... He understood what Dumbeldore had been trying to tell him. It was, he thought, the difference between being dragged into the arena to face a battle to teh death and walking into the arena with your head held high... Dumbeldore knew -- and so do I, and so did my parents -- that there was all the difference in the world.

We see here that Harry's power of love is a concrete power that gives him magical motivation and strength against the black magic of Voldemort.

In the Torah this power of love, power based on relationship and based on emotion, is the power of Joseph. Joseph is the dreamer. Joseph is the only man in the Torah to be described in terms of his good looks (Gen 39:6, compare with 29:17, 24:16). Joseph is appointed leader of Egypt in a role that seems to be much more about the image of leadership than about management (Gen 41:42-43). And Joseph's blessing from his father is focused on his relationships (Gen 49:22).

On the other hand, the power of the strong rational and intellectual leader is Judah (eg Gen 44:18). Judah took charge of the plan to sell Joseph into slavery (Gen 37:26). And from Judah ultimately came King David and the royal line of kings. Judah was the source of Jewish leadership.

But, as an interesting analogue to the Harry Potter story quoted above, Judah did not have the power to withstand strong temptation from Tamar (Gen 38:15-16) while Joseph DID have the power to withstand similar temptations from Potifar's wife (Gen 39:12). Judah lost his Jewish purity in dealings with non-Jewish tribes (Gen 38:1, Rashi there) while Joseph fought to maintain Jewish seperation in Egypt (Gen 46:34).

However, and the paradigm of leadership by emotion and love and relationship, Joseph is held to a tremendously high standard. Joseph's relationships HAD to be altruistic and for the sake of the greater good. A tiny bit is self-interest (Gen 40:14) caused Joseph to be held in prison for two extra years (Gen 41:1, Rashi). If someone is going to be driven by love and emotion, it must be pure. Emotion of self-interest will not succeed.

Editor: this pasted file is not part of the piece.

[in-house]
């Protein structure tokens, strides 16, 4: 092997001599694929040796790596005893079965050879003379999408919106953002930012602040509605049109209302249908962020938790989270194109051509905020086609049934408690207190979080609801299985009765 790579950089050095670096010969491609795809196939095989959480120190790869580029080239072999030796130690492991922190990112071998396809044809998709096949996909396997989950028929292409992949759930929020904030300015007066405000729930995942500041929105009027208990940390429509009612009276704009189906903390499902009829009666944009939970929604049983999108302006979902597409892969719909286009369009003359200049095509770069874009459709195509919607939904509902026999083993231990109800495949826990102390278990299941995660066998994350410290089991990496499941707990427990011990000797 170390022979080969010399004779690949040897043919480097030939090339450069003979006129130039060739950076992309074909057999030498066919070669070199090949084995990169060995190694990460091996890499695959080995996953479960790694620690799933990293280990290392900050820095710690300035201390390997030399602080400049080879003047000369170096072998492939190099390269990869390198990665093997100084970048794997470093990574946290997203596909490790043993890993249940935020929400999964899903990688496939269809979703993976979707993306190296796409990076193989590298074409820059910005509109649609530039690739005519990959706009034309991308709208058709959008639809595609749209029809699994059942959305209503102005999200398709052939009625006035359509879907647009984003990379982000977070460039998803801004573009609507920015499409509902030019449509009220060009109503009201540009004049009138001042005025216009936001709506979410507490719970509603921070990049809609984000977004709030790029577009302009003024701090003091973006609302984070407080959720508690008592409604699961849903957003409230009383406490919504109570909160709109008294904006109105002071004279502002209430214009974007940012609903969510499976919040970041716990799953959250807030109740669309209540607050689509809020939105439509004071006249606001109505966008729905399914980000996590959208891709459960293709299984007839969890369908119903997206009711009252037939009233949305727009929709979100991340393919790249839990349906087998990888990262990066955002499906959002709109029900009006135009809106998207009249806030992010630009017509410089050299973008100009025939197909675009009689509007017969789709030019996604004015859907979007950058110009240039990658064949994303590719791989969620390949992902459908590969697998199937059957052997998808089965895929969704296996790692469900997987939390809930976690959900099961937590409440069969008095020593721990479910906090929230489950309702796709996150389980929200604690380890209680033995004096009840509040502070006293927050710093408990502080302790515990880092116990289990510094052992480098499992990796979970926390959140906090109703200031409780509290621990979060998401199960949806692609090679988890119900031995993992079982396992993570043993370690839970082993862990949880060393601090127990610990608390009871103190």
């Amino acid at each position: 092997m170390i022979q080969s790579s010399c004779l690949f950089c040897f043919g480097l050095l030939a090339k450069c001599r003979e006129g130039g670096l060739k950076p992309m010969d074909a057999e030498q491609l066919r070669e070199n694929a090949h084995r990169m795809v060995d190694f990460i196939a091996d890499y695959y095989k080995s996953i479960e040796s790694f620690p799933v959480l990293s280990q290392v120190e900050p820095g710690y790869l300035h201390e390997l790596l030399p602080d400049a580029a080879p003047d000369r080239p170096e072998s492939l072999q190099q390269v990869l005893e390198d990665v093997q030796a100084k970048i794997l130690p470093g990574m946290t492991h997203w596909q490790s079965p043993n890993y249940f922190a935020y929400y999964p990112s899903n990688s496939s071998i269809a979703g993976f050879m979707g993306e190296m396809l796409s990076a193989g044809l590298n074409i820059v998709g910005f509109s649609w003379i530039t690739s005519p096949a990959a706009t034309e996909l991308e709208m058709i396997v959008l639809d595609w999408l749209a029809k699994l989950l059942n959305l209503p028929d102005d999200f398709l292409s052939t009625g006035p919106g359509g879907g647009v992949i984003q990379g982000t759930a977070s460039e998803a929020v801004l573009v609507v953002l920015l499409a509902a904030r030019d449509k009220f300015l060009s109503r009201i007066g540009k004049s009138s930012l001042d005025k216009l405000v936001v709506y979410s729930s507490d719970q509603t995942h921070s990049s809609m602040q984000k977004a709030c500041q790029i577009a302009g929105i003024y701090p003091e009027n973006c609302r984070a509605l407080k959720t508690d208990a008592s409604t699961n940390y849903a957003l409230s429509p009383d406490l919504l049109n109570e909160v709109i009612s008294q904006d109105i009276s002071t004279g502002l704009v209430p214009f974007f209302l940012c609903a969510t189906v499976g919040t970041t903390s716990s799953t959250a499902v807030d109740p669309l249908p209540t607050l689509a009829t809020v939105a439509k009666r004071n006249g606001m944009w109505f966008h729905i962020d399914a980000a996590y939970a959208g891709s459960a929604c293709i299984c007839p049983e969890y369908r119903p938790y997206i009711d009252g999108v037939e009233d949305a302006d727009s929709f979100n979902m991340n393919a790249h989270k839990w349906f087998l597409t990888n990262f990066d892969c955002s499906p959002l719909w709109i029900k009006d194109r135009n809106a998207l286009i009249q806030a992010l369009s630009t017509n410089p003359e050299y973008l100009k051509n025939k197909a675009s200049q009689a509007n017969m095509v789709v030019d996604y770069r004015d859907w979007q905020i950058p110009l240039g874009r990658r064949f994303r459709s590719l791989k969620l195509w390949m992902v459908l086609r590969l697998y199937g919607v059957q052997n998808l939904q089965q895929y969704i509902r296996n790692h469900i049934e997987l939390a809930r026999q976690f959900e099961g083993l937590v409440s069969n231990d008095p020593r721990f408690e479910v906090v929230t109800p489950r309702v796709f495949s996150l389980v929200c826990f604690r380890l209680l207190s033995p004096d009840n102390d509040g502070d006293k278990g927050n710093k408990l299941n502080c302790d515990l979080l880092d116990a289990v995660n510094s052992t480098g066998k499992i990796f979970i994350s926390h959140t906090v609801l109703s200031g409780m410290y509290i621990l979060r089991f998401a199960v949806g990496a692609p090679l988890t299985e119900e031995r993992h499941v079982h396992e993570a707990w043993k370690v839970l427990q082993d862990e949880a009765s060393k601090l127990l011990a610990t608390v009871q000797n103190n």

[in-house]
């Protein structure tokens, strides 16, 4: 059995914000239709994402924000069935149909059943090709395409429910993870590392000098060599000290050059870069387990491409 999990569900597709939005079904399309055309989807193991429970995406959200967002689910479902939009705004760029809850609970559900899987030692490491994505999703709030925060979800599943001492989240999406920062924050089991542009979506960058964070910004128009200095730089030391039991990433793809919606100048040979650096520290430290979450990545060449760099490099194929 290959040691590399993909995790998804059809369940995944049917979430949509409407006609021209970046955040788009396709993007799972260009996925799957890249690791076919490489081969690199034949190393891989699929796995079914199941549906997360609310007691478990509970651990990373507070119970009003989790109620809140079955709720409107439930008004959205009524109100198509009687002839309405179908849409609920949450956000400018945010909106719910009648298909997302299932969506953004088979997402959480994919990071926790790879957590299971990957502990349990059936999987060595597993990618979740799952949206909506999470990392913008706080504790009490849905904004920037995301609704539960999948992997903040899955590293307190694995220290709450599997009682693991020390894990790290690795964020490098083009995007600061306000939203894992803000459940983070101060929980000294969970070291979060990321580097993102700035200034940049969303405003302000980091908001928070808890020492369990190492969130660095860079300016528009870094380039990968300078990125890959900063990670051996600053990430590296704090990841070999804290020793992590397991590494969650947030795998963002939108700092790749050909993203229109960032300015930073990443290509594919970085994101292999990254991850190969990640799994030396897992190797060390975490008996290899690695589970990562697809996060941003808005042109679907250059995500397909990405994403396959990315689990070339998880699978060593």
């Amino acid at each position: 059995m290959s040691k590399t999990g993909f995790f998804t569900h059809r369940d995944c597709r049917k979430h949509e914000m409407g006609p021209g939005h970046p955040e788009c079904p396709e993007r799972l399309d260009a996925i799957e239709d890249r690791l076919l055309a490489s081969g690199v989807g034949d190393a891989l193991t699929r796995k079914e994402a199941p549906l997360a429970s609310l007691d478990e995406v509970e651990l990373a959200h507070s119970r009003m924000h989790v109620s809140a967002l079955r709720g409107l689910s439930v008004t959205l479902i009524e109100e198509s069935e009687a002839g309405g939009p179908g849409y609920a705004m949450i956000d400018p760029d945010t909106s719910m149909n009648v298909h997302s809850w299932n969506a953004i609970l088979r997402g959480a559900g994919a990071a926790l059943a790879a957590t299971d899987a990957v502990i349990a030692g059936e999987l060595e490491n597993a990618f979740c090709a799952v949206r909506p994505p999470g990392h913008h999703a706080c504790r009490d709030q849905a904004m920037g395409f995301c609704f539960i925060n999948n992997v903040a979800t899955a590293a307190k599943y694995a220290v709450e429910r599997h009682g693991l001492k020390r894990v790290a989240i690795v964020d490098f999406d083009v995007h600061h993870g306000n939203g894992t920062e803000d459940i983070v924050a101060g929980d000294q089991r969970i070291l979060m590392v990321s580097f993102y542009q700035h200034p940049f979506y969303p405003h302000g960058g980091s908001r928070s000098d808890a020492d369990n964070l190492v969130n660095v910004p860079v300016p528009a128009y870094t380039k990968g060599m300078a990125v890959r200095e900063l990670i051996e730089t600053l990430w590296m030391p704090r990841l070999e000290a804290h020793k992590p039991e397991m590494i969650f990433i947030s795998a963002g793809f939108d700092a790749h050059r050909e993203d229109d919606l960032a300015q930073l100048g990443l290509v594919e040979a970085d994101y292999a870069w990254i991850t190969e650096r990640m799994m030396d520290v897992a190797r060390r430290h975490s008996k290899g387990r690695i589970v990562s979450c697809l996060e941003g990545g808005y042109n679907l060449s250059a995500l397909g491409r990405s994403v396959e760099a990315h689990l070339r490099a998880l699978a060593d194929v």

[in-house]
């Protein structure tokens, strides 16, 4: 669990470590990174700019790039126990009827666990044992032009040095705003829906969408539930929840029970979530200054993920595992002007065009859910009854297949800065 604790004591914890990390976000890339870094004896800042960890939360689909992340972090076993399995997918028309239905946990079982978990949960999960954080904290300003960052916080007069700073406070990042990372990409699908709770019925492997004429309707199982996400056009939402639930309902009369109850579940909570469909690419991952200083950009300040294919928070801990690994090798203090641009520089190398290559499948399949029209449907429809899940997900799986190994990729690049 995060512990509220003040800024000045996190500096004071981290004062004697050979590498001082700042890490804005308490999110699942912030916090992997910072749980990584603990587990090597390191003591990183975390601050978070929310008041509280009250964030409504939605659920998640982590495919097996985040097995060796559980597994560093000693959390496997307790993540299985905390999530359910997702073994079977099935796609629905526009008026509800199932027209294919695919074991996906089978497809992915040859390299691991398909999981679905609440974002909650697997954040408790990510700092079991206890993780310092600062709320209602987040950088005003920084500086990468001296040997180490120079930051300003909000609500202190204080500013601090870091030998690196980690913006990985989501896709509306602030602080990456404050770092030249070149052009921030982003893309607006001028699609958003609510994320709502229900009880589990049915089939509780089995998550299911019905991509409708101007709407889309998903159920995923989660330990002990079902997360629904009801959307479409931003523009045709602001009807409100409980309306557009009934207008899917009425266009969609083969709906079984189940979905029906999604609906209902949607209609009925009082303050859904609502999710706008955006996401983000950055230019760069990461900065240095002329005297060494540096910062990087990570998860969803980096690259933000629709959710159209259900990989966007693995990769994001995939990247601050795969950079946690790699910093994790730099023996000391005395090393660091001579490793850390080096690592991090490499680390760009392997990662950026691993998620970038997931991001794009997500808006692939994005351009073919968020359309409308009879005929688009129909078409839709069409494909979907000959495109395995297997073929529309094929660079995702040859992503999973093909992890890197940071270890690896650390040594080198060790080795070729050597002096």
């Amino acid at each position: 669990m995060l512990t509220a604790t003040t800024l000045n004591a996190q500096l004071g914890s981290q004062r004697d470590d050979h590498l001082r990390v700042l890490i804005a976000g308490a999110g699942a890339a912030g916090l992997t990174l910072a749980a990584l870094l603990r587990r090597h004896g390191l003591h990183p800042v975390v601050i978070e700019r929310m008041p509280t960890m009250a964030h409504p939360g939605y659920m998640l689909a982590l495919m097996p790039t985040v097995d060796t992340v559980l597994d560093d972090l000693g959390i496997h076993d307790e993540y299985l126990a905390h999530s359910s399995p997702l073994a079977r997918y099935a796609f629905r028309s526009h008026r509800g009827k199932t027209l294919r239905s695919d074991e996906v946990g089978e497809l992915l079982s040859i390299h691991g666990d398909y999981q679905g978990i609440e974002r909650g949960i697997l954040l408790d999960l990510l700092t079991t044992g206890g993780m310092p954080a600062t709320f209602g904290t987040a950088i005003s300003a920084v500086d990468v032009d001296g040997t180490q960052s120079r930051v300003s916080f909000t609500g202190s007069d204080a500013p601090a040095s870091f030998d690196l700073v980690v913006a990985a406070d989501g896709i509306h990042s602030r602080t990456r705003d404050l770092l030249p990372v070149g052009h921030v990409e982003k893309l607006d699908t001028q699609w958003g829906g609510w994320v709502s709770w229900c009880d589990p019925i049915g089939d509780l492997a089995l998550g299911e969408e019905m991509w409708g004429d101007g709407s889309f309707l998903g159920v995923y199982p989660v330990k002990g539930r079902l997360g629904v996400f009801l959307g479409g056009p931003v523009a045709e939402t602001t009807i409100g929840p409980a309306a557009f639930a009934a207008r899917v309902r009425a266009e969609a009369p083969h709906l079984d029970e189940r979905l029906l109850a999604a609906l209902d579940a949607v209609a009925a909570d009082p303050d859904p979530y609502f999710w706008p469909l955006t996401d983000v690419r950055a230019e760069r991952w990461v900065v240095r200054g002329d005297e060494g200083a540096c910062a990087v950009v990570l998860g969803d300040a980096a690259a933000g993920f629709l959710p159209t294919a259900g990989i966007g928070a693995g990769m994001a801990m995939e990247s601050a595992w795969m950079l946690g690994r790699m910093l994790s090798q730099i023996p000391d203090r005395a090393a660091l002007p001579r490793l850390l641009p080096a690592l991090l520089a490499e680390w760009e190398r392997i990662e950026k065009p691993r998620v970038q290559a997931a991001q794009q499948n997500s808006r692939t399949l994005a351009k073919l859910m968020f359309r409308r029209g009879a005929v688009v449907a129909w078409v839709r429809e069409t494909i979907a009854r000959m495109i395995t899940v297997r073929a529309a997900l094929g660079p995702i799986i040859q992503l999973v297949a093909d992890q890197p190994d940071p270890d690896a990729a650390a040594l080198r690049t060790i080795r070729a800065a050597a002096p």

Ultimately, the salvation of the Jews in Egypt started with Joseph, and only after that was Judah the leader. And ultimately we are told by the Prophets that Jewish salvation will come from the joining of forces between Joseph and Judah. "Take a stick, and write on it 'for Judah,' ... then take another stick and write on it 'for Joseph,' ... Join them together into one stick, so that they are one in your hand... behold, I will take the children of Israel from among the nations.. and will gather them on every side, and bring them to their own land" (Ezekiel 37:16-21, Haftara of VaYigash).

So we've seen strong analogues between Harry Potter's magical power of love and the power of emotion-based leadership of Joseph in the Torah. As we read about Harry's victory over Voldemort, which I predict will be based strongly on this power of love, we can also hope and pray for Jewish leadership to find the right balance between love (which needs to be purely altruistic, not self-interested) and rational strong leadership, to bring us the salvation we pray for and an end to the exile we remember on Tisha B'Av next week.

A lot of the ideas written here are based on the Torah thoughts of Rav Ahron Levitansky and Rav Matis Weinberg.